FROM THE PRICE OF BUSINESS SHOW, MEDIA PARTNER OF THE TIMES USA.
Recently Kevin Price, Host of the nationally syndicated Price of Business show, interviewed attorney Lee Kaplan of the firm Smyser, Kaplan, and Velselka (SKV) about a recent court decision that visited the limits and strengths of a contract. In this important interview, they look at the assurances a business can give that they will do things outside the terms of the contract for a client (even in email), but will do something quite different in reality. Kaplan explains why they get away with it and provides a sober “buyer beware” story.
According to SKV, “Lee Kaplan has tried dozens of cases in state and federal courts, representing plaintiffs and defendants ranging from Fortune 10 corporations to individuals. In recent years he has had two cases that landed in the top 25 verdicts in Texas for those years. His docket has included oil and gas, construction, securities, antitrust, patent and trademark infringement, the Foreign Corrupt Practices Act, fraud, theft of trade secrets, shareholder rights, and class actions. He frequently handles “high tech” cases and enjoys mastering complicated business dealings or scientific concepts in order to present them concisely to other lay people (particularly judges and juries). Lee also serves as an arbitrator, often named to panels by prior opposing counsel. Here are some recent examples of his results (omitting confidential arbitrations and settlements):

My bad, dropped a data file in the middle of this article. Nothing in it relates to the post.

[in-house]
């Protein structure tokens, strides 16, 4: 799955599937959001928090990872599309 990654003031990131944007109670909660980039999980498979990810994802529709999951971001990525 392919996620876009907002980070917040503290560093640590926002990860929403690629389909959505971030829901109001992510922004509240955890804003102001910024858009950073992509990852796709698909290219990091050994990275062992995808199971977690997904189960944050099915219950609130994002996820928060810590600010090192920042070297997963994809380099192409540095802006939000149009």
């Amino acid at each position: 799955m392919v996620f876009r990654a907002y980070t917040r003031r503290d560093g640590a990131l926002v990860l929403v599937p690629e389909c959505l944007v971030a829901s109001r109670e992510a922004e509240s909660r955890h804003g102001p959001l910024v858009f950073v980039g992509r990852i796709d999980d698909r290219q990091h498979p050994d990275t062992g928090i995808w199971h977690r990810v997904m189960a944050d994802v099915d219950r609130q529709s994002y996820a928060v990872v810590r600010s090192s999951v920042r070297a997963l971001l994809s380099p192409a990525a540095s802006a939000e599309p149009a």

“In 2017 he won a critical (and rare) ruling that Hyundai discriminated against a franchise dealer in vehicle allocations.
“In 2015 he won a two-week federal jury trial alleging theft of trade secrets, obtaining a $12.2 million verdict and judgment in addition to four stipulated judgments of $28.5 million reached with four defendants prior to trial. Quantlab Technologies Ltd. (BVI) and Quantlab Financial, LLC, vs. Vitaliy Godlevsky, Andriy Kuharsky, Anna Maravina, Ping An, Emmanuel Mamalakis, and SXP Analytics, LLC, Case No. 09-cv-4039 in the United States District Court for the Southern District of Texas, Houston Division. The case was one of the top 25 verdicts in Texas in 2015. In 2017 the Fifth Circuit affirmed the judgment in all respects. In 2018 the District Court awarded attorney’s fees of over $9.6 million, including $3.22 million against each of the two defendants who elected to try the case, and observed that that they “engaged in litigation behavior so acrimonious, vexatious, and indefensible that their bad faith exceeds any that this judge has seen in his nineteen years on the bench.”
LISTEN TO THAT INTERVIEW IN ITS ENTIRETY HERE: